Instructor: David A. Meyer
Office hours: AP&M 7256, M 1:00pm-2:00pm, W 12:00nn-1:00pm, or by appointment
Lecture: University Center 413, room 2, MWF 9:00am-9:50am
Email: dmeyer "at" math "dot" ucsd "dot" edu
Teaching assistant: John Foley
Office hours: TBA
Section A01: Center Hall, room 205, Tu 9:00am-9:50am
Section A02: Center Hall, room 205, Tu 9:00am-9:50am
Email: jfoley "at" math "dot" ucsd "dot" edu
This course is an introduction to probability. The mathematical analysis of probabilities originated with attempts to optimize play in various gambling games, and probability continues to be a useful tool for describing many situations in the real world. In this course we will learn the basic ideas of both discrete and continuous probability.
Especially for the latter, the prerequisite for this course is a thorough knowledge of calculus. The textbook is Jim Pitman, Probability (New York: Springer-Verlag 1993). We will cover most of chapters 1-5, and possibly part of chapter 6.
There will be weekly homework assignments, due in section on Tuesdays, or before then in the drop box on the sixth floor of AP&M. Students are allowed to discuss the homework assignments among themselves, but are expected to turn in their own work — copying someone else's is not acceptable. Homework scores will contribute 15% to the final grade.
There will be two midterms, approximately in the fourth and eighth weeks of the quarter. The final is scheduled for 8:00am Wednesday 19 March. Scores on the two midterms and final will contribute 25%, 25% and 35% to the final grade, respectively. There will be no makeup tests.
25 Feb 08 |
Uri Treisman will speak
"On innovation in urban mathematics education" Price Center, Davis Room, 2:00pm-3:00pm |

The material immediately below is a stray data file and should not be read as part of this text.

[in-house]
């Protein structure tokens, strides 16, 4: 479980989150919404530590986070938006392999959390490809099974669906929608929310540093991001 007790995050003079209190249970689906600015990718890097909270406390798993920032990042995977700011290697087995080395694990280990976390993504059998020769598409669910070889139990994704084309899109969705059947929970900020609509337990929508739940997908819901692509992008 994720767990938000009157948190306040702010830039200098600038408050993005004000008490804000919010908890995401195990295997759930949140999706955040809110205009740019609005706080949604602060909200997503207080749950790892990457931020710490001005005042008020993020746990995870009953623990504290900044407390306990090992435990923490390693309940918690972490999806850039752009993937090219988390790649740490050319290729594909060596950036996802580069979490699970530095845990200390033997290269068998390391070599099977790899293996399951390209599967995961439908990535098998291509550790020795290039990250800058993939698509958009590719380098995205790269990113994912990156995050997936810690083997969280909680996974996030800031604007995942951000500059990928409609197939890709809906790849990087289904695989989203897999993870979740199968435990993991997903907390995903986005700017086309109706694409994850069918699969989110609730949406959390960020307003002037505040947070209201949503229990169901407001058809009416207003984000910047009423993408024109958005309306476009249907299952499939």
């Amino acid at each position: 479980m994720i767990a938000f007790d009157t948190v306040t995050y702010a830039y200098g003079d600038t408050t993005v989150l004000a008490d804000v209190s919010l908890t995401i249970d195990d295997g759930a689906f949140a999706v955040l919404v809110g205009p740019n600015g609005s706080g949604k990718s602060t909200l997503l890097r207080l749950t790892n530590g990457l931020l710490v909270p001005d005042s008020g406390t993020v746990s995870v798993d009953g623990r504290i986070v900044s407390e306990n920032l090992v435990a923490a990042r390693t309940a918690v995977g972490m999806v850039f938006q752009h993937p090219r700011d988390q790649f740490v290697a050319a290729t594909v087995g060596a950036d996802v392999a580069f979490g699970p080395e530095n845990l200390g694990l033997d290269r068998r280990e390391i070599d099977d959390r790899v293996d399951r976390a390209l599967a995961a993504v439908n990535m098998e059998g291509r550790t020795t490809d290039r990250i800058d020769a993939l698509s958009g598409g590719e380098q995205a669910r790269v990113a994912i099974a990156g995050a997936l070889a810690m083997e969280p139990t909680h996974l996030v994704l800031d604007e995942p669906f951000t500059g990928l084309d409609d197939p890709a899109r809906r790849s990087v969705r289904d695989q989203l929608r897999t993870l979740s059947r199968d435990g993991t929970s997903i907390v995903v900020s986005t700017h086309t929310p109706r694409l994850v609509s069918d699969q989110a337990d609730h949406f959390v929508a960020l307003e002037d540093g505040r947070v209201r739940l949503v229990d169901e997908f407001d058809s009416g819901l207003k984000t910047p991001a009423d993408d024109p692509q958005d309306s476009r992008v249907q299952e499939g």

22 Feb 08 |
Carl Weiman will speak on
"Science education in the 21st century: using the tools of science to teach science" Natural Sciences Building (NSB) 1205, 12:00pm-1:00pm |
15 Feb 08 |
Avi Wigderson will speak on
"The power and weakness of computational randomness" Computer Science and Engineering (CSE) building 1202, 11:00am-12:00pm |
13-14 Feb 08 |
Informational meetings for CalIT2
Summer Undergraduate Research Scholarship Program 5^{th} floor Atkinson Hall |
8 Feb 08 |
Gerd Gigerenzer (see 18 Jan lecture) will speak on
"Gut feelings: the intelligence of the unconscious" Computer Science and Engineering (CSE) building 1202, 2:00pm-3:30pm |
7 Jan 08 |
§1.1. Equally likely outcomes flipping coins rolling dice drawing cards Las Vegas, odds §1.2. Interpretations de Finetti's definition of probability [1] physics and symmetry lecture notes HWK (for W 9 Jan 08). Read §1.1-1.3. |
9 Jan 08 |
§1.1. Equally likely outcomes outcome space, events §1.3. Distributions Kolmogorov's axioms for probability functions [2] Venn diagrams [3,4] §1.2. Interpretations [5] subjective, objective, frequency Extra Credit: Show that the frequency interpretation follows from the subjective interpretation. Hint: See [6]. Iowa 2008 U.S. Presidential nomination markets HWK (due Tu 15 Jan 08). §1.1: 3, 6, 7 §1.2: 2, 3 §1.3: 4, 6, 11 |
11 Jan 08 |
§1.3. Distributions calculating event probabilities histograms as probability functions Extra Credit: (Sam Buss) Which distribution functions are possible for a weighted die? special probability distributions Bernouli(p) discrete uniform continuous uniform in 1 and 2 dimensions empirical distributions air pollution data for Beijing lecture notes HWK (for M 14 Jan 08). Read §1.4-1.5. |
14 Jan 08 |
§1.4. Conditional probability and independence de Finetti's definition of conditional probability [1] de Finetti's assumption of coherence of probability assignments [1] derivation of P(Ω) = 1 and P(A∪B) = P(A) + P(B) if A∩B = ∅ Extra Credit: If the betting line is for the Patriots to beat the Chargers by 14 in the AFC Championship, what is the probability that the Chargers will win? More generally, if the betting line is $k$, what is the probability for the less favored team to win? Hint: Use an empirical probability distribution. lecture notes |
16 Jan 08 |
derivation of P(A|B) = P(A∩B)/P(B) idea of independence lecture notes HWK (due Tu 22 Jan 08). §1.4: 2, 4, 6, 11, 12 §1.5: 2, 4, 5, 6 |
18 Jan 08 |
definition of independence of events §1.5. Bayes' Rule [7] breast cancer example [8] HWK (for W 23 Jan 08). Read §1.6, §2.1. |
21 Jan 08 |
No lecture: MLK holiday |
23 Jan 08 |
§1.6. Sequences of events infinite outcome spaces independence of preceding events dependence on preceding events birthdays problem HWK (due Tu 29 Jan 08). §1.6: 2, 4, 5, 8 §2.1: 2, 3, 6, 7, 8, 13, 14 |
25 Jan 08 |